7. A process according to claim 5 or 6 wherein the abovementioned protein has a molecular weight of at least 50,000 Daltons, this protein being used by itself or in a mixture.
8. A process according to one of claims 1 to 7 wherein the proportion of protein in the emulsion solu-tion varies between 0.1 and 5% by weight, based on the total weight of the emulsion.
9. A process according to one of claims 1 to 8 wherein the protein is initially dissolved in a buf-fered aqueous solution whose pH is slightly basic, preferably between about 7.5 and about 10.5.
10. A process according to one of the preceding claims wherein the abovementioned viscosity modifier is a viscous oil selected in particular from viscous liquid paraffin whose viscosity is preferably at least 80 cp and particularly preferably at least 200 cp, or a viscosity modifier for oils, such as magnesium stea-rate.
11. A process according to one of claims 1 to 10 wherein a surfactant or emulsifying agent capable of forming a nanoemulsion, preferably glycerol sorbitan hydroxyisostearate, is used in the emulsion step.
12. A process according to one of claims 1 to 11 wherein the emulsion step is carried out by means of stirring with a shear effect, preferably at a minimum of 20,000 rpm, or with a cavitation effect.
13. A process according to one of claims 1 to 12 wherein a very fine emulsion is produced by passing the emulsion through a homogenizer under a pressure of at least 400 bar, this homogenizer preferably being a French press.
14. A process according to one of the preceding claims wherein the abovementioned protein comprises collagen.
15. A process according to one of claims 1 to 14 wherein the abovementioned protein comprises atelocol-lagen.
16. A process according to one of claims 1 to 15 wherein the abovementioned protein comprises a mixture of atelocollagen and glycosaminoglycan.
17. A process according to one of the preceding claims wherein one of the phases contains a water-soluble, liposoluble or insoluble active principle for use in cosmetics, pharmaceuticals or foodstuffs.
18. A process according to one of claims 1 to 17 wherein, when the active principle is water-soluble or insoluble, an oil/water emulsion ratio of about 6 is used.
19. A process according to one of claims 1 to 17 wherein, when the active principle is liposoluble, a water/oil emulsion ratio of about 20 is used.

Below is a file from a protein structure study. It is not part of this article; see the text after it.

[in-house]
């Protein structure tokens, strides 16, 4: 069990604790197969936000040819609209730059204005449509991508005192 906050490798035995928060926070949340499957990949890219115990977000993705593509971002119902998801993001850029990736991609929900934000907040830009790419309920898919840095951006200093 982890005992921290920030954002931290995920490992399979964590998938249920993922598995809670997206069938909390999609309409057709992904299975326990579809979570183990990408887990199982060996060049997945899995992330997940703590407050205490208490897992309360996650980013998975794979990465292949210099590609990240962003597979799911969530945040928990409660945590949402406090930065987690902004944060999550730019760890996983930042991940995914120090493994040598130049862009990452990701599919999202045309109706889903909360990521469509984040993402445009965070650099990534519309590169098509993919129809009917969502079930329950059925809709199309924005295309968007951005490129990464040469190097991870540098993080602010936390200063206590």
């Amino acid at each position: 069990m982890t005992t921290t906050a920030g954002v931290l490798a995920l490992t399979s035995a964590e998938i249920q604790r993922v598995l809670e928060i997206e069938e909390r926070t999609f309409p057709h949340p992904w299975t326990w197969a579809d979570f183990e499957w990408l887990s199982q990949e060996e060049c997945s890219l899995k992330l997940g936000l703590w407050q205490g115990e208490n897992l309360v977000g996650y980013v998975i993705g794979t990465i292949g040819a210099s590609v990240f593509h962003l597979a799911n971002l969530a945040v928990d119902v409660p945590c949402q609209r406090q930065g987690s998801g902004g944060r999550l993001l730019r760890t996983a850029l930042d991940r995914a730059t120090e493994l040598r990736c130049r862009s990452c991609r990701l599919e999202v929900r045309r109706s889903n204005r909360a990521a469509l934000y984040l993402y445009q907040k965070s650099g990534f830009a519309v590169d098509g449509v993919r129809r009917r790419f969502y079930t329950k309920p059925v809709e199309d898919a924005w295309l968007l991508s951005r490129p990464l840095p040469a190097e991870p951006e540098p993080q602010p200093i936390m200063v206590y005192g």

20. A process according to one of claims 1 to 17 and 19 wherein a protein with a high molecular weight of at least 50,000 Daltons is used, the concentration of the protein is such that the viscosity of the aqueous solution obtained is relatively low.
21. A capsule of very small dimensions, called a nanocapsule, which comprises a crosslinked protein wall and has dimensions of less than 1 µm, preferably pre-pared by the process according to any one of the pre-ceding claims.
22. A cosmetic, pharmaceutical or food composition which comprises nanocapsules as prepared by the process according to any one of claims 1 to 20 or as defined in claim 21, preferably containing a water-soluble, lipo-soluble or insoluble active principle for use in cos-metics, pharmaceuticals or foodstuffs.
CA002122260A 1991-10-31 1992-10-27 Method for producing nanocapsules with cross-linked protein-based walls, nanocapsules thereby obtained, and cosmetic, pharmaceutical and food compositions using same Abandoned CA2122260A1 (en)

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FR9113522A FR2683159B1 (en) 1991-10-31 1991-10-31 nanocapsules process for manufacturing wall protein based CROSSLINKED; nanocapsules thus obtained and cosmetics, pharmaceutical and food compositions comprising application.

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DE69221498T2 (en) 1998-02-05
US6303150B1 (en) 2001-10-16
ES2108272T3 (en) 1997-12-16
JPH07504115A (en) 1995-05-11
EP0611326B1 (en) 1997-08-06
FR2683159A1 (en) 1993-05-07
FR2683159B1 (en) 1994-02-25
WO1993008908A1 (en) 1993-05-13
EP0611326A1 (en) 1994-08-24
AT156386T (en) 1997-08-15